Anyways, the longer I’m there, the more I’m impacted by the faithfulness of the leadership. There’s a core of people who have been there for even longer than I have, and they’re all Godly, faithful people whom I just want to see prosper. Well, I don’t know if “prosper” is the right word, but I don’t know what is. I love them. I want to see their prayers answered. I want their aches to be healed. I want the cries of their hearts to be heard by God, and for Him to turn His face towards them. There’s such a pureness of Christianity among the people with whom I serve, a lack of ungodly motivations. There’s no desire for personal gain — like wealth or personal notriety — among the pastors and leaders. It makes me just want to root for them.
More than anything, though, I just want the fire of God to come down and inhabit our church services. I want the palpable presence of God. I want to see the lost come to the Father. I want to see the sick healed. I want to see the empowering presence of God drive out the enemy and his plans, and for those who come to our church to see the purposes of God fulfilled in their lives, and to no longer be under the squashing thumb of the enemy, who has too long kept us ineffective and discouraged. I want our prayers to be heard and answered. I want worship to be… what’s the word? Where it just takes off. Transcendental, maybe. Worship that completely transports us to into the Holy of Holies, and we come face to face with our God and Father and King, and are simultaneously humbled and exalted.
I have felt like we’re on the verge of this for… five years or so. At a church leadership retreat, I got a vision of a guy standing on the edge of a high cliff, with views out to infinity, and him on the very precipice, leaning out, and the only thing that kept him from falling was a strong wind. Can you picture it? Leaning maybe 30* from upright, arms back, hair flying, eyes closed, completely trusting in the wind that supports, just shy of taking off.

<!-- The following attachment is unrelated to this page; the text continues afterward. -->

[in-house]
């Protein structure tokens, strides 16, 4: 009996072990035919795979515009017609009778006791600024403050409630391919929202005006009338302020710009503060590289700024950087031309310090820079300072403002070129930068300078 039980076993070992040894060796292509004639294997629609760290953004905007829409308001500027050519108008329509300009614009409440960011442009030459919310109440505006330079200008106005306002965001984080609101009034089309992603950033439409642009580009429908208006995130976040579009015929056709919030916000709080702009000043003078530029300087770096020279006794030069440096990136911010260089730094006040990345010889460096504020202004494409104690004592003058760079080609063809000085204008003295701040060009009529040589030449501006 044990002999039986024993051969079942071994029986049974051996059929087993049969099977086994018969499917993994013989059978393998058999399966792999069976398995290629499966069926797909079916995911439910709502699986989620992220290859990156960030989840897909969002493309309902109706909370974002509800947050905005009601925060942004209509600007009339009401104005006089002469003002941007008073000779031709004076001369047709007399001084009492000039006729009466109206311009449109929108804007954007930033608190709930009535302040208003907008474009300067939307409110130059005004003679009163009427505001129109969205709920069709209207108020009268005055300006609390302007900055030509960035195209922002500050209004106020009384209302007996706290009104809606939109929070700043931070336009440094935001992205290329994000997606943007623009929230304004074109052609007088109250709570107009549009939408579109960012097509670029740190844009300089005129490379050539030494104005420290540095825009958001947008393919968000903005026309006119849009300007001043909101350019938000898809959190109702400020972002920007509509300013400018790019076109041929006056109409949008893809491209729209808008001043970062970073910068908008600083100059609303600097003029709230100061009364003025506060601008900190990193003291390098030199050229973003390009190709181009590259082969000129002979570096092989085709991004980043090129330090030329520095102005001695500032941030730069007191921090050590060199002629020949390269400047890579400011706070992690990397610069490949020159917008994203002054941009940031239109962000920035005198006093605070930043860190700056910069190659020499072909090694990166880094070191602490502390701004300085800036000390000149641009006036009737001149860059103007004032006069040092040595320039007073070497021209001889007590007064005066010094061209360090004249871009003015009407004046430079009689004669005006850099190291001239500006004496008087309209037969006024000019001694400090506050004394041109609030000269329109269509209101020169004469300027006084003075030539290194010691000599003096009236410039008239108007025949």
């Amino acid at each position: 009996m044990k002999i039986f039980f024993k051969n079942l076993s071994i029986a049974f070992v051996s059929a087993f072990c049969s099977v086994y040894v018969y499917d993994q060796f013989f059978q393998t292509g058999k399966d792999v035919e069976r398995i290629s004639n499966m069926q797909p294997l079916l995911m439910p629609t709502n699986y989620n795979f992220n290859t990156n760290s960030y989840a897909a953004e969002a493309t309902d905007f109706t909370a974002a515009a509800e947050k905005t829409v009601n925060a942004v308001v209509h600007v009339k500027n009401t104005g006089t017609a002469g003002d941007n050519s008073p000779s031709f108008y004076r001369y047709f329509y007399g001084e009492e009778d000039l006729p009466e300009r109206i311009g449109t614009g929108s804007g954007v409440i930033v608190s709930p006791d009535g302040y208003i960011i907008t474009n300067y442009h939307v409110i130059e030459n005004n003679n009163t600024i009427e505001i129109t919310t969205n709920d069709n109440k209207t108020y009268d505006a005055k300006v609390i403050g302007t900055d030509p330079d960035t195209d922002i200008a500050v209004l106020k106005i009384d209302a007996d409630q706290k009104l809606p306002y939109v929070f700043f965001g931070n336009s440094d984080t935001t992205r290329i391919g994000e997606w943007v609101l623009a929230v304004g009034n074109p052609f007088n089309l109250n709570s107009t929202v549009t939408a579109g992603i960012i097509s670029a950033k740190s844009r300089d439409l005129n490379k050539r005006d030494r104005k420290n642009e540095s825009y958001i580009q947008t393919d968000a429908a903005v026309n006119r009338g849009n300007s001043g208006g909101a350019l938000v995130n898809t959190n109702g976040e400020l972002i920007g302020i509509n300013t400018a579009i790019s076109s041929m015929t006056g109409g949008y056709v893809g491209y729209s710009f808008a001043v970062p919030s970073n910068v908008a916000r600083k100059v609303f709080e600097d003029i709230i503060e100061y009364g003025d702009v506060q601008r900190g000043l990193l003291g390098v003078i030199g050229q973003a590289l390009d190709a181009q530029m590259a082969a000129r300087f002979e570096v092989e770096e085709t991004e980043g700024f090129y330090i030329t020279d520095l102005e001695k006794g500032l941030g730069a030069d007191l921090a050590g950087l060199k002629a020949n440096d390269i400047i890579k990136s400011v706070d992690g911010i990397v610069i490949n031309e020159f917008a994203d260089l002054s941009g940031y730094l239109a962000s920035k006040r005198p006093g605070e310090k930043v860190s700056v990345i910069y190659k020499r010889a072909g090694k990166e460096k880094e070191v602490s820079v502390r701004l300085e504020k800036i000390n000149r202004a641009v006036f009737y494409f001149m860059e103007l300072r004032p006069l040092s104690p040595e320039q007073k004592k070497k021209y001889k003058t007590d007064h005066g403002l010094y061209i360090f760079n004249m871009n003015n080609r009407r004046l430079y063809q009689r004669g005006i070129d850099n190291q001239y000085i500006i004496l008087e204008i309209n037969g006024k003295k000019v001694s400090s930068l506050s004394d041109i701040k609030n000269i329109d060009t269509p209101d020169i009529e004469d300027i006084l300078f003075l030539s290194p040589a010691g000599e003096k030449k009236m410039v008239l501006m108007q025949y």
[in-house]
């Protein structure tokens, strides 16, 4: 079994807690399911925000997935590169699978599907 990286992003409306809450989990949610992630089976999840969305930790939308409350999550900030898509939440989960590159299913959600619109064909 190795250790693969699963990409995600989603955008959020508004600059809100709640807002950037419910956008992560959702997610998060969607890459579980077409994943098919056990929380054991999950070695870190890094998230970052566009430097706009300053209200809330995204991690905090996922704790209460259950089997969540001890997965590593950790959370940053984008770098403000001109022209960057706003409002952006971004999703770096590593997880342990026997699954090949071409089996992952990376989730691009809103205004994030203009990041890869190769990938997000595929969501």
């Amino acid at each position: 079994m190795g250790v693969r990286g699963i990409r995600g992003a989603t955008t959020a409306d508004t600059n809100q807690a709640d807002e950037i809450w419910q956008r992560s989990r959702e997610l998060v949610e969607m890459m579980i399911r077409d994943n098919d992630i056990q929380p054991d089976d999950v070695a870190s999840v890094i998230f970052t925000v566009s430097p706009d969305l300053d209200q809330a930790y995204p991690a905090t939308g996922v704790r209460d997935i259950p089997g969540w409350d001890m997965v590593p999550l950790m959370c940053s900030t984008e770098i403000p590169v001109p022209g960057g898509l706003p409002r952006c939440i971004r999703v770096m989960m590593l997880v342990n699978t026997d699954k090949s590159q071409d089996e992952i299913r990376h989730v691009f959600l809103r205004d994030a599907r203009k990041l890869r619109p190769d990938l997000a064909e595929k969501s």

That picture has filled my thoughts and prayers on many occasions since. I just want our church to take flight. I’ve felt like we’ve been on the verge, and it’s been a good place to be, because at least we’re close, but more and more and more, I want to see the fulfillment of it, and no longer simply be on the verge.
Last week, Pastors Dennis and Doug went to Lakeland, Florida, to check out the revival that’s going on down there. The style of ministry is TONS different than what goes on at our church, and it was an adjustment for them. But, they did adjust because the presence and power of God was undeniable. I loved Doug’s report:
I had this picture of me celebrating Christmas with another family, not my own! I remember feeling awkward and a bit out of place because they had personal traditions and expressions that were simply different than mine. Then i realized we were there for the same purpose, to “celebrate Jesus” and to “exchange gifts” and not to abandon our tribal culture. God has deposited wonderful and rich culture into us and has given us a great inheritance.
In other words, we don’t just throw out what God has worked in and through us, as a church. We don’t just abandon all that He’s taught us, nor abandon our own style. But, we can still receive from what Todd Bentley is quarterbacking, there in Florida.
This past Sunday, with Dennis & Doug fresh back from their experience in Lakeland, was just phenomenal at church. We worshiped for nearly an hour. Dennis gave some of his thoughts, but it wasn’t like a real “sermon.” Then, there was more worship and ministry, and it was really intense. All in all, it wasn’t over for a good three hours, and it was the sort of experience where you just wanted to linger, and not have it end. If we didn’t have kids who were growing increasingly cranky from hunger, we surely would have continued. 🙂
It’s funny; I don’t find our church lacking, per se, but it just makes me think of how, really, the Body of Christ is connected, and we all need each other. Dennis and Doug needed to go to Florida and see what God was doing there, and experience that, and become charged and encouraged… and they needed to bring that back to our own church. Not so that we can be Lakeland Jr., or Lakeland copycats, but they still, apparently, have something that our church needs, though its “tribal culture” is much different.
I’m hopeful. I’m looking forward with great expectation to next Sunday, to see what God’s going to do, and how everyone will respond.
If you live in the north part of the Valley of the Sun, you may want to consider come joining us on Sunday at 10:00 a.m.. 🙂 It’s the northeast corner of 51st Avenue and Greenway.